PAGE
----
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Travis Green has never coached in the NHL, not even as an assistant.

But a lengthy career as a player, followed by success as a head coach in the WHL and AHL, has left him feeling prepared to take the next step.

“I think I’m ready,” Green told Postmedia yesterday. “Every job in the NHL is worth its weight in gold, and I would have 100 per cent interest at options with every team in the league. You hope all your qualities are enticing for one of them.”

After the Flames fired Bob Hartley yesterday, many are wondering if Green could be a candidate to take over in Calgary. Other head-coaching vacancies exist in Anaheim and Ottawa, and potentially Minnesota.

For the past three seasons, Green has been the head coach of the Utica Comets, the AHL affiliate of the Vancouver Canucks. Last year, the Comets made it all the way to the Calder Cup finals, an accomplishment that Green found particularly rewarding since “it wasn’t like we had an all-star team.”

While some GMs won’t risk hiring a coach without any NHL experience — they’d prefer a guy who’s been there before and knows what to expect — it’s worth noting that Jon Cooper didn’t have an NHL track record before he took over in Tampa Bay, and he’s done OK. Heck, Dave Hastol hadn’t even coached professionals before he landed the job in Philadelphia, and the Flyers seem pretty happy with him.

Green is under contract for one more season in Utica, but reportedly has an out-clause to pursue an NHL job.

Related: Will the Sens take a run at Kevin Dineen?

After Game 3 drubbing, Stars rule out Seguin (again) for Game 4

Dallas Stars forward Tyler Seguin (91) competes in the hardest shot competition at the NHL hockey All-Star game skills competition Saturday, Jan. 30, 2016, in Nashville, Tenn. (AP Photo/Mark Humphrey)
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Any thought Tyler Seguin flying into St. Louis after last night’s 6-1 blowout loss was wiped out on Wednesday morning, as Stars head coach ruled out both Seguin and fellow forward Patrick Eaves for Game 4.

The decision comes after Ruff played a bit coy prior to Game 3. While he said neither Seguin nor Eaves would travel with the Stars, he noted both had resumed skating back in Dallas, adding “they have flights into St. Louis every day.”

Well, the airline schedule doesn’t much matter now.

Game 4 will be played at Scottrade tomorrow night, which means Stars fans clamoring for Seguin might need to look ahead to Game 5, and the potential implications at hand.

Should the Stars even up the series at two heading back to Dallas, Seguin could return for Game 5 and provide what would be a huge momentum swinger.

Should the Stars lose on Thursday and return home down 3-1, Seguin could be inserted into the lineup simply to stave off elimination.

Or, Seguin could not play at all.

Whatever the case, Dallas has a tall task at hand — and it goes well beyond surviving life without No. 91. The club has allowed 10 goals over the last two games, and seems to have an issue in goal, where neither Antti Niemi nor Kari Lehtonen has played especially well.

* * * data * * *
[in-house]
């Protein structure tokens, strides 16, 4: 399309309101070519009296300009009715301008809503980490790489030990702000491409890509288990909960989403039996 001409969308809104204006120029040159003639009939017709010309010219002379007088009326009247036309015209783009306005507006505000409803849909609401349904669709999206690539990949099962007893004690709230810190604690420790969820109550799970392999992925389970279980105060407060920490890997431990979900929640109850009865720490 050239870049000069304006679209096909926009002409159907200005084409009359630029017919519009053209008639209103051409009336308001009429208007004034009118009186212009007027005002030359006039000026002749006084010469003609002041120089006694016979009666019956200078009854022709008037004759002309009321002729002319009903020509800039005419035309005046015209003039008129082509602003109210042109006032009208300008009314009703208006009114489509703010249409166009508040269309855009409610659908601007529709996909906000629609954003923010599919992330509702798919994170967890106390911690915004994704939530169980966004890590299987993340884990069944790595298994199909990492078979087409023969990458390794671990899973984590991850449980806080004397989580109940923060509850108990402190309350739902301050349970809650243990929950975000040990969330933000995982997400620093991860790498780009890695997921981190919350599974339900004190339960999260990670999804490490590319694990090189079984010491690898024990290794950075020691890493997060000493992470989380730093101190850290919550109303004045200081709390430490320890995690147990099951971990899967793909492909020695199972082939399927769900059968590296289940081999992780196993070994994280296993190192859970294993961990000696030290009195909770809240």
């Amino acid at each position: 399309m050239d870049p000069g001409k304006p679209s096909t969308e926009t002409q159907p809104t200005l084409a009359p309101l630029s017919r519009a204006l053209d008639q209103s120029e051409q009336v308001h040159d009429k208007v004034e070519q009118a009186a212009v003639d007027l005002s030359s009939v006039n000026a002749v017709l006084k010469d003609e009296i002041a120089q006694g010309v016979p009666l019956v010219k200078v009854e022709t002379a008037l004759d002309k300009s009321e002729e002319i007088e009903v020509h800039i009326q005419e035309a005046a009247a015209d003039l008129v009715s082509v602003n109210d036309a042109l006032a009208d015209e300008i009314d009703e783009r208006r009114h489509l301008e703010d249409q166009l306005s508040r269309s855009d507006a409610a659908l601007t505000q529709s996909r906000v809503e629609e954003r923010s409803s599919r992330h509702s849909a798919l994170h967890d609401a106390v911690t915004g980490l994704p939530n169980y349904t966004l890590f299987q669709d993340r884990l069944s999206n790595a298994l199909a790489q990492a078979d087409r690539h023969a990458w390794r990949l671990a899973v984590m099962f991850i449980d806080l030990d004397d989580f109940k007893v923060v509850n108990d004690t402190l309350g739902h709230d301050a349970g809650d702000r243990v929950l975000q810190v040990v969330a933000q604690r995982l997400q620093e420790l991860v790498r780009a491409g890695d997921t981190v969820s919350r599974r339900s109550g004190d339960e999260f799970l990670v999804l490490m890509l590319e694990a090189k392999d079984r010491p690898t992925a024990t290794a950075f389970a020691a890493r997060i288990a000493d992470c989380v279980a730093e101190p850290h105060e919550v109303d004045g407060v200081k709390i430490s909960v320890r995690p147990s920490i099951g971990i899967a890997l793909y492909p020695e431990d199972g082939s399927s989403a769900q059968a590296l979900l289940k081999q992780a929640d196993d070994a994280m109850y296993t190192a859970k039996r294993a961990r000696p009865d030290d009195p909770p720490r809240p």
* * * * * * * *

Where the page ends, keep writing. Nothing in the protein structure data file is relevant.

Andreychuk confident that Stamkos will re-sign in Tampa Bay

Tampa Bay Lightning forward Steven Stamkos (91) competes in the hardest shot competition at the NHL hockey All-Star game skills competition Saturday, Jan. 30, 2016, in Nashville, Tenn. (AP Photo/Mark Humphrey)
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Former Tampa Bay Lightning player Dave Andreychuk is now a member of the club’s senior management team, and he’s confident that the Bolts won’t lose Steven Stamkos to unrestricted free agency this summer.

“Steven is going to come back. He’s going to be fine,” Andreychuk told Hockey Central today, per Sportsnet.ca.

“I still believe that Steve Yzerman is trying whatever he can do to sign Steven Stamkos, and I believe it will happen.”

Andreychuk — whose official title is VP Corporate & Community Affairs — is not part of the Lightning’s hockey operations, but presumably he speaks with Yzerman, the general manager, from time to time.

Of course, the challenge for Yzerman goes well beyond re-signing the captain. Even with an owner that’s willing to spend to the cap, it simply may not be possible to keep Stamkos, Victor Hedman, Ben Bishop, Nikita Kucherov, Ondrej Palat, Tyler Johnson, Alex Killorn, and Jonathan Drouin.

All eight of those players need new contracts this summer or next.

Stamkos, Hedman, and Bishop are pending UFAs, while the other five are pending RFAs.

Report: Forsling signs with Blackhawks

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A report out of Sweden says that defenseman Gustav Forsling has signed an entry-level contract with the Chicago Blackhawks.

For the past two seasons, Forsling has been with Linkopings HC of the Swedish Hockey League. In 2015-16, the 19-year-old had six goals and 15 assists in 48 games.

A fifth-round pick of the Canucks in 2014, Forsling was a star at the 2015 World Juniors, where he had eight points (3G, 5A) in seven games for Sweden. He was traded to Chicago in return for Adam Clendening.

“He’s an offensive defenseman that plays very well on the power play and has a big shot,” said Blackhawks GM Stan Bowman upon Forsling’s acquisition.

Assuming the report is accurate, Forsling can probably count on starting his North American career in the AHL.

The Blackhawks are hoping to graduate Rockford d-man Ville Pokka to the NHL next season.

Related: Three major challenges facing the Chicago Blackhawks